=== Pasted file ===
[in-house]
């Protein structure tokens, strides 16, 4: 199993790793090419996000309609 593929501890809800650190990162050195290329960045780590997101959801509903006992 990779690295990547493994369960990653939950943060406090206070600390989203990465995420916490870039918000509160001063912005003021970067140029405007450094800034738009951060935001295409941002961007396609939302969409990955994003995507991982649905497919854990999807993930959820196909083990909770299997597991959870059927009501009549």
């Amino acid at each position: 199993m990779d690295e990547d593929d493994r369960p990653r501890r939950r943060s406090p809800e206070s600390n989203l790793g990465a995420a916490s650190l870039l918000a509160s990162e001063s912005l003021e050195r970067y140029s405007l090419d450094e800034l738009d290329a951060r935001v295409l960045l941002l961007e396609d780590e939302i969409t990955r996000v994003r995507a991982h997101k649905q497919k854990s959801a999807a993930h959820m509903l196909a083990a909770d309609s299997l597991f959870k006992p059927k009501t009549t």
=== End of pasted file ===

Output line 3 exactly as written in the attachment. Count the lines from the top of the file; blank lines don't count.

């Amino acid at each position: 199993m990779d690295e990547d593929d493994r369960p990653r501890r939950r943060s406090p809800e206070s600390n989203l790793g990465a995420a916490s650190l870039l918000a509160s990162e001063s912005l003021e050195r970067y140029s405007l090419d450094e800034l738009d290329a951060r935001v295409l960045l941002l961007e396609d780590e939302i969409t990955r996000v994003r995507a991982h997101k649905q497919k854990s959801a999807a993930h959820m509903l196909a083990a909770d309609s299997l597991f959870k006992p059927k009501t009549t």